• Sunlight. Sunlight and ultraviolet (UV) rays can trigger lupus flare-ups and skin rashes. Limit your exposure to sunlight, especially during peak hours, and wear protective clothing and sunscreen when outside.
  • Certain drugs. Some medications, such as certain antibiotics or sulfa drugs, can potentially trigger lupus symptoms or worsen existing ones. Discuss all medications, including over-the-counter medicines and supplements, with your doctor to ensure they’re safe for you to use.
  • Discontinuing your lupus medications. People may have difficulty sticking to their medication regimen for various reasons, especially if their routine is disrupted. It is important to commit to your medication regime to keep your lupus symptoms at bay.

You should work closely with your doctor to develop a comprehensive lupus flare plan. This plan will outline steps to take in case of a lupus flare-up, including adjusting medications, seeking medical attention, and managing symptoms. Regular communication with your healthcare team will help ensure you are prepared and equipped to handle potential flare-ups and a positive COVID-19 diagnosis.

What should I do if I test positive for COVID-19?

If you have lupus and test positive for COVID-19, take immediate action to reduce your risk of developing severe COVID-19. 7

  • Contact your doctor. Inform your healthcare provider about your positive test result and your lupus diagnosis. They’ll guide you in monitoring your symptoms and adjusting your medication regimen if necessary.
  • Self-isolate and monitor symptoms. Follow the recommended guidelines for self-isolation and monitor your symptoms closely. Seek medical attention if you experience difficulty breathing, persistent chest pain, confusion, pale or blue to gray-tinted skin, lips or nails, or any other severe symptoms.
  • Maintain communication with your healthcare team: Stay in regular contact with your healthcare team throughout your COVID-19 illness. They can help manage your lupus medications, monitor your symptoms, and guide you on when it’s safe to discontinue isolation.

Wrapping it up

The link between severe COVID-19 and lupus stems from immune dysfunction, the use of immunosuppressant agents, impairment from prior disease activity, comorbidities, and overexpression of ACE2 receptors. If you have lupus and test positive for COVID-19, promptly contact your healthcare provider, self-isolate, and closely monitor symptoms. To reduce the risk of contracting COVID-19, individuals with lupus should follow preventive measures such as vaccination, good hygiene practices, physical distancing, and mask-wearing.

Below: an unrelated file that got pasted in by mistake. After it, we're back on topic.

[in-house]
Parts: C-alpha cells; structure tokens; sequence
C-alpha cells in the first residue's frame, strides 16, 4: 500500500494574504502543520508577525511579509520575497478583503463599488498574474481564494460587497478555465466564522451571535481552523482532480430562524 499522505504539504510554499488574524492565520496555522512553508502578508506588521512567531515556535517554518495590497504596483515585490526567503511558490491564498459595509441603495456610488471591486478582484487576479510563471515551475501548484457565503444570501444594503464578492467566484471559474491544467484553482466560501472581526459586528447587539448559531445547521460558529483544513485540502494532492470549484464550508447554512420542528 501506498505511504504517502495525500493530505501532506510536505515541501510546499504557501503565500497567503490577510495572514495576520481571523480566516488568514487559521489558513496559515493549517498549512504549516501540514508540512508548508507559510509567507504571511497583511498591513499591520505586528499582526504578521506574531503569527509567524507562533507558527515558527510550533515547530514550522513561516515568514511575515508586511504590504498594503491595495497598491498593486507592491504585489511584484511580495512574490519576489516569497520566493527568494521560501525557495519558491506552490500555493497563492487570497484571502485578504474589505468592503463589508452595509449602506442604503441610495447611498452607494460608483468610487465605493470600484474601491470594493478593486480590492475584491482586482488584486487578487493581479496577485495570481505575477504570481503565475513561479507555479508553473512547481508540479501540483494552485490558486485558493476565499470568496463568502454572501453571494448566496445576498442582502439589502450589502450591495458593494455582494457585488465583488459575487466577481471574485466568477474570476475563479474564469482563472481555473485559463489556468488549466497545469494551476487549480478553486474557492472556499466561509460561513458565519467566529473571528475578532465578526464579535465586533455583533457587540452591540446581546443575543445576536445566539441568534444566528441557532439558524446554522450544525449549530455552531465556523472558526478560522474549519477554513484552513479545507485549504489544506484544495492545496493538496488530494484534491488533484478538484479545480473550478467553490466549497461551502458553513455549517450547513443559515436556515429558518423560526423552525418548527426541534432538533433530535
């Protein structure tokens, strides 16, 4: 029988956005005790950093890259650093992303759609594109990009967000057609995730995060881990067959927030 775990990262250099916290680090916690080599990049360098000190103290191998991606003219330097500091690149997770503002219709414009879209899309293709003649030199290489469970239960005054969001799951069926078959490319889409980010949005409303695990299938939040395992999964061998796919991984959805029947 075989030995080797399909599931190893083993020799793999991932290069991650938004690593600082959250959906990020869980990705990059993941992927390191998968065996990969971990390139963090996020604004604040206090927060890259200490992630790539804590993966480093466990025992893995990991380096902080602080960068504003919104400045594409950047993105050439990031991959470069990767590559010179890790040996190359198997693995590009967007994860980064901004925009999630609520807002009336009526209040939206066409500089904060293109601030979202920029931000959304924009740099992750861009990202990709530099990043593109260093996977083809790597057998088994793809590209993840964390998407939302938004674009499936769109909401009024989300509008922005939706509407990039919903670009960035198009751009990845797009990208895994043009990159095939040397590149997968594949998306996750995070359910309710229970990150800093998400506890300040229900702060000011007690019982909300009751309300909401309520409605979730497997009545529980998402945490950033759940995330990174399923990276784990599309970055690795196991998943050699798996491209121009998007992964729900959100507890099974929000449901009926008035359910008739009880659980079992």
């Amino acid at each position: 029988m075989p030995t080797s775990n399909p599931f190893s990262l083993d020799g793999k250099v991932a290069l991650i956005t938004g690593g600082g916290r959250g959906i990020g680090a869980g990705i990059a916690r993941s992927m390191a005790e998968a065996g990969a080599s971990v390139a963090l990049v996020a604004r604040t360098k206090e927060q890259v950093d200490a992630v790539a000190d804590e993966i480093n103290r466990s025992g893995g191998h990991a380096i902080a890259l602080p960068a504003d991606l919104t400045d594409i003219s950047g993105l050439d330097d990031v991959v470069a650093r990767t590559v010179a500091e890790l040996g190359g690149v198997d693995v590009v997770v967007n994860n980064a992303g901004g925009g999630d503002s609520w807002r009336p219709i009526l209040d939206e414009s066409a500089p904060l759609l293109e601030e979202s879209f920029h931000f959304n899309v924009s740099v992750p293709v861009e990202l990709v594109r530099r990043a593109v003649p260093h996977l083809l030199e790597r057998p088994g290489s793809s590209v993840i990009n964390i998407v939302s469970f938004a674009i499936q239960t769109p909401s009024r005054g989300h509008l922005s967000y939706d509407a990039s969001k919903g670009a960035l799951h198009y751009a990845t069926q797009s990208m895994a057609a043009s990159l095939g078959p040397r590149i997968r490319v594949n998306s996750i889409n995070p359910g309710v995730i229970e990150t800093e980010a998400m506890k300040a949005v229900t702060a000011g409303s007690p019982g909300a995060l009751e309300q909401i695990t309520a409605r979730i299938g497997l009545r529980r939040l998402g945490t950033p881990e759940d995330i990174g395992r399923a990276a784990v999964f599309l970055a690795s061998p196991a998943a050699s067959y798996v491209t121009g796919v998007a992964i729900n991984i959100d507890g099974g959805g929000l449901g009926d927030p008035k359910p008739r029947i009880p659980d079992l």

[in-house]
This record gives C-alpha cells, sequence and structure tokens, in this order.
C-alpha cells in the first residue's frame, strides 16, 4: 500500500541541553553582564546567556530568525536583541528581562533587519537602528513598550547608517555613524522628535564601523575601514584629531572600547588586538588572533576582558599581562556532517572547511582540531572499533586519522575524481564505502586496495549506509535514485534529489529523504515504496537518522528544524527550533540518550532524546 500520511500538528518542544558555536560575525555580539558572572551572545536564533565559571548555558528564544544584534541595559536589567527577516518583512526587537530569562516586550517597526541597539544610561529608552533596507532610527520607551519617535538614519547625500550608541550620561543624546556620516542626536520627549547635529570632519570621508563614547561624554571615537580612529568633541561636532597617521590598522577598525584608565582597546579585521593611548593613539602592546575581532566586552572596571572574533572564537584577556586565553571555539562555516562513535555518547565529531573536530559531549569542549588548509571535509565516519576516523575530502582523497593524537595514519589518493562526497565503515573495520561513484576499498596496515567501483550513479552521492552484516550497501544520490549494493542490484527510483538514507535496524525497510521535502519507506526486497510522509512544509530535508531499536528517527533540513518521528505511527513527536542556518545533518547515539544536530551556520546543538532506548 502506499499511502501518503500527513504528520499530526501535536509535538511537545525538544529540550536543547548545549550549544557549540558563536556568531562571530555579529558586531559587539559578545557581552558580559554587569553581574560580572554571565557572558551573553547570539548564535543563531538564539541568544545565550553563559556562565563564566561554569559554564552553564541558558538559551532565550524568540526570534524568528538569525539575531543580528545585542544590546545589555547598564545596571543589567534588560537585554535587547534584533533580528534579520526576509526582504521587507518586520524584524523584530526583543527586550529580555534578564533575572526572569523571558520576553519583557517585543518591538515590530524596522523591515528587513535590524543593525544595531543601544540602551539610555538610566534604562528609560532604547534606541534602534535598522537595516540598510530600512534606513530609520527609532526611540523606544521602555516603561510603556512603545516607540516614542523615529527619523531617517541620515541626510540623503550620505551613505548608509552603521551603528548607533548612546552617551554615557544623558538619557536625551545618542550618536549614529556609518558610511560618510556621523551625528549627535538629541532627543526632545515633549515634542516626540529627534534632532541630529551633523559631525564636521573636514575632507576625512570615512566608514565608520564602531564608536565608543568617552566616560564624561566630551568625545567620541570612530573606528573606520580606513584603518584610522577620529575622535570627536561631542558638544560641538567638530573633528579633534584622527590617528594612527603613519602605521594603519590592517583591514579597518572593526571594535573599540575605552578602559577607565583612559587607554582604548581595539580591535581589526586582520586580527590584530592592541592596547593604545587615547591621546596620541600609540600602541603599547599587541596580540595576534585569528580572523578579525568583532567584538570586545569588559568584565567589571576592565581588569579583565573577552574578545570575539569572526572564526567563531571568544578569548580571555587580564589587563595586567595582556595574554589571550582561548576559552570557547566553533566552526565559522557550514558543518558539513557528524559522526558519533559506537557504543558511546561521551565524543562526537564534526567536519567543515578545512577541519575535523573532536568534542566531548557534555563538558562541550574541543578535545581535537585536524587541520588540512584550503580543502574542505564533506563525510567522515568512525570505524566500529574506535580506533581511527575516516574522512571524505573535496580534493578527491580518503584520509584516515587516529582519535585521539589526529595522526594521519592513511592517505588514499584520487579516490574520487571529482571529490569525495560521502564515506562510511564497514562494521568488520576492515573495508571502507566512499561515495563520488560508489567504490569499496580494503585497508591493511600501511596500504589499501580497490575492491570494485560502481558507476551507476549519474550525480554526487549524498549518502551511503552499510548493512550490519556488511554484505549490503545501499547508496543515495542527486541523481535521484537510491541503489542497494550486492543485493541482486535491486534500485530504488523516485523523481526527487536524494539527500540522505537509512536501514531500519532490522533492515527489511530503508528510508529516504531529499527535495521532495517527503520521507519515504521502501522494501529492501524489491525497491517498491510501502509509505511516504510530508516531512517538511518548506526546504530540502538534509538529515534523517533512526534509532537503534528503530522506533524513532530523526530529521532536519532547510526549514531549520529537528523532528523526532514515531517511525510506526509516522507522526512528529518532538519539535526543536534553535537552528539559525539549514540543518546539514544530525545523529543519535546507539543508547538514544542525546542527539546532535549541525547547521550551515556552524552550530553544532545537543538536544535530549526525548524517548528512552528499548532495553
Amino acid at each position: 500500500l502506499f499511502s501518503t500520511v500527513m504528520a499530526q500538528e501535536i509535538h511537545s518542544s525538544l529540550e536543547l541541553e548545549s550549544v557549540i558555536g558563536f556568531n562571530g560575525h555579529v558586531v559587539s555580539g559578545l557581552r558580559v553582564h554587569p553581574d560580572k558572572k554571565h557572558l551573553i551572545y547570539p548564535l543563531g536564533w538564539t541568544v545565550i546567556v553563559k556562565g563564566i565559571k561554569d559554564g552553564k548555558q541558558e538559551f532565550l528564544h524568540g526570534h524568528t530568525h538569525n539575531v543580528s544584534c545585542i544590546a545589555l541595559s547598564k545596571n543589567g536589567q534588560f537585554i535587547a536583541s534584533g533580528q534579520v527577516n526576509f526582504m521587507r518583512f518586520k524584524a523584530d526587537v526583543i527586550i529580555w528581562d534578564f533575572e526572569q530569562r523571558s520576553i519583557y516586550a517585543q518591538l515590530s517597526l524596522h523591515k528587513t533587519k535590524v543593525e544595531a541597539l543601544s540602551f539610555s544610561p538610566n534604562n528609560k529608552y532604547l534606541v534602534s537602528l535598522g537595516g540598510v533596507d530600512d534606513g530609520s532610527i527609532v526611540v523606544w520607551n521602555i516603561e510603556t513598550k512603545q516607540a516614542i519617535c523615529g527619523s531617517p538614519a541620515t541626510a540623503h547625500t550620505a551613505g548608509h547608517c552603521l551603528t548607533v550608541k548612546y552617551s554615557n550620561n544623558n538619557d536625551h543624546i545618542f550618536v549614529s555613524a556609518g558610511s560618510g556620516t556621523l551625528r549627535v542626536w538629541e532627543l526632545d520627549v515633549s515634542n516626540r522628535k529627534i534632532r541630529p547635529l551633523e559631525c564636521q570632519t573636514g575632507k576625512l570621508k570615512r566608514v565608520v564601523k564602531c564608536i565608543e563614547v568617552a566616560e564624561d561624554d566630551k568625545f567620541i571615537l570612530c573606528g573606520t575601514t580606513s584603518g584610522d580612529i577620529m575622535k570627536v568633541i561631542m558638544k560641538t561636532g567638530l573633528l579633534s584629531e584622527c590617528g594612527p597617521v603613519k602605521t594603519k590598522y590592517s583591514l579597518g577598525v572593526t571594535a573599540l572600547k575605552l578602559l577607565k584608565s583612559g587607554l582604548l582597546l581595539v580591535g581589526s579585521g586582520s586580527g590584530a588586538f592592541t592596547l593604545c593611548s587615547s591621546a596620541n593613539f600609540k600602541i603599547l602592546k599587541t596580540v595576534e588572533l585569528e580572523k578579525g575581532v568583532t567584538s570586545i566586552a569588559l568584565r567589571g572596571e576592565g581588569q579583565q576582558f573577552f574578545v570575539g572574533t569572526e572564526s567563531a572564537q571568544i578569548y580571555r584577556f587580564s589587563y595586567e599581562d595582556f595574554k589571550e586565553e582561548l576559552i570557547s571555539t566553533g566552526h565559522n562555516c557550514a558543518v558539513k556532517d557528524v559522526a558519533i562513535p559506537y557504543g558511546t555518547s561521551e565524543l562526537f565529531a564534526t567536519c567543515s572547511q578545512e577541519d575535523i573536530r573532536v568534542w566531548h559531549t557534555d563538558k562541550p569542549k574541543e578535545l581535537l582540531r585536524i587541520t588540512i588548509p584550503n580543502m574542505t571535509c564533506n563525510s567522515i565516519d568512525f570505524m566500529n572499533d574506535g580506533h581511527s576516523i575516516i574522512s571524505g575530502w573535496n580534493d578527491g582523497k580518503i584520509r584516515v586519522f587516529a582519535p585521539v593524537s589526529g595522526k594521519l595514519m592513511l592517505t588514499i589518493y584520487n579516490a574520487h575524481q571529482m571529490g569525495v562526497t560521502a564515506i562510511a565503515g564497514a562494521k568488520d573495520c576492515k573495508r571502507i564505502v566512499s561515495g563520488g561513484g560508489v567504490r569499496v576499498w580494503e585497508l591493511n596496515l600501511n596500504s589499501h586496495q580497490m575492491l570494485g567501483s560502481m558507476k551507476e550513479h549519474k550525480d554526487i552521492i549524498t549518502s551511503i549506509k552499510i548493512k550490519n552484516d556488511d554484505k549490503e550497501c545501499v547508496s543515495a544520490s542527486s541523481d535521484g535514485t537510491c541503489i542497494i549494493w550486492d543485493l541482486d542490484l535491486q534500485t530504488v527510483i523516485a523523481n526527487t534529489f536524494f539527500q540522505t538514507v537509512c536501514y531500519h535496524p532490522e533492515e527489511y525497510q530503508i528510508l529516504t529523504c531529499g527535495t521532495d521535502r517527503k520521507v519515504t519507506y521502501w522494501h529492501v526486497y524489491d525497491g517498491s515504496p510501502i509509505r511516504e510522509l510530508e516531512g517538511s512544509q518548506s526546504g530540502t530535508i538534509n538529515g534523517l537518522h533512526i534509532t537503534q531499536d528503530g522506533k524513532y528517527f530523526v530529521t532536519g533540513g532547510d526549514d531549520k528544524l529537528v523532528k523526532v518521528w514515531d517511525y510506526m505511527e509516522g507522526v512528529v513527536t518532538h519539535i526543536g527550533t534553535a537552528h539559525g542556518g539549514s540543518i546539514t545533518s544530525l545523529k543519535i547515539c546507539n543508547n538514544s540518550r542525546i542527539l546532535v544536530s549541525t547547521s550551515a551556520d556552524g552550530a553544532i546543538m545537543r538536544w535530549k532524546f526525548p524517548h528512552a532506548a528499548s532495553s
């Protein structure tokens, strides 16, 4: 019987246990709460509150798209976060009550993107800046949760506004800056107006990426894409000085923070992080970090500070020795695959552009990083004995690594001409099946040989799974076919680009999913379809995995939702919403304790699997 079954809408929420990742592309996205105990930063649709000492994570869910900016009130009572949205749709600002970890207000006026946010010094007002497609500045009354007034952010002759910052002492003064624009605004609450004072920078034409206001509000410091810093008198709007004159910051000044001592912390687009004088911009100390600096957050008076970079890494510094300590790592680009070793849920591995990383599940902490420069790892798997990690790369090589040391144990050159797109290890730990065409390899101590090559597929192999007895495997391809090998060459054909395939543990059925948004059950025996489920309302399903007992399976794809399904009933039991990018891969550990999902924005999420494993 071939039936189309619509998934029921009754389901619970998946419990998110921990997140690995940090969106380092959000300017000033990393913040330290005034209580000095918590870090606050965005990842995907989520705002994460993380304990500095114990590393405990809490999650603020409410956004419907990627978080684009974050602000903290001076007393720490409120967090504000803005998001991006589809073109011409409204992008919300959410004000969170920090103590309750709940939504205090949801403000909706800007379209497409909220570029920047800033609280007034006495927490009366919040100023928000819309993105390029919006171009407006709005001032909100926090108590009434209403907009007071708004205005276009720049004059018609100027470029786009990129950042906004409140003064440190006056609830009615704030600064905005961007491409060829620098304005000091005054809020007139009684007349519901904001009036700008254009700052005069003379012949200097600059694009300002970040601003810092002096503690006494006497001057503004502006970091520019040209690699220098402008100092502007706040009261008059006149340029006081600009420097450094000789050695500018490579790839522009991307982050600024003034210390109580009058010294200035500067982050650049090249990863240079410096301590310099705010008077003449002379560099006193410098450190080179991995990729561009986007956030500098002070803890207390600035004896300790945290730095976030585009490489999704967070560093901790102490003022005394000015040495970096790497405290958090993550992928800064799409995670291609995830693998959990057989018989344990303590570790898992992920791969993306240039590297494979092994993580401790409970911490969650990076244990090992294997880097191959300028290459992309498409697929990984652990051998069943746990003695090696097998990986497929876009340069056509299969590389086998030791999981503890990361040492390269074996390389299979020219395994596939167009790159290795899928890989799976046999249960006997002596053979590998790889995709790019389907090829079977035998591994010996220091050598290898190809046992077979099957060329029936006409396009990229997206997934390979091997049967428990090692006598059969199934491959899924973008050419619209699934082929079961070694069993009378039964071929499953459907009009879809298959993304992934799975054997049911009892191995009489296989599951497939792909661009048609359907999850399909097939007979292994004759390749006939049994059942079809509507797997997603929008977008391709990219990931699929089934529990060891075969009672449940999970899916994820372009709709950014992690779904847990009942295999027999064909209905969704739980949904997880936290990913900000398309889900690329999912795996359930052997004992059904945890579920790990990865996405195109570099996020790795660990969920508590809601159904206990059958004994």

By staying informed and taking necessary precautions, individuals with lupus can better protect themselves during the ongoing pandemic.


Q: Can COVID-19 trigger lupus?
A: One study found a link between lupus and the development of post-COVID. However, more research is needed to determine if COVID-19 is a risk factor for developing lupus.

Q: Why is the coronavirus more dangerous to people with lupus?
A: The coronavirus is more dangerous for people with lupus due to their weakened immune system, making it harder for their body to fight off infections. Additionally, using immunosuppressant medications to manage lupus can further compromise their ability to combat the virus, and underlying health conditions associated with lupus can increase the risk of complications from COVID-19.

Q: Is COVID-19 worse if you have autoimmune disease?
A: Yes, COVID-19 can be worse for individuals with autoimmune diseases. Autoimmune diseases occur when the immune system mistakenly attacks healthy cells and tissues in the body. This dysregulated immune response can lead to chronic inflammation and can weaken the immune system, making it more challenging for individuals to fight off infections like COVID-19. Additionally, some autoimmune diseases require medications that suppress the immune system further, increasing the risk of severe illness from COVID-19. 

Q: How do COVID-19 vaccines affect people with lupus?
A: COVID-19 vaccines are generally safe and effective for individuals with lupus. Vaccination can provide important protection against severe illness from COVID-19. However, it’s recommended that individuals with lupus consult with their healthcare providers for personalized advice and guidance on timing and suitability based on their specific circumstances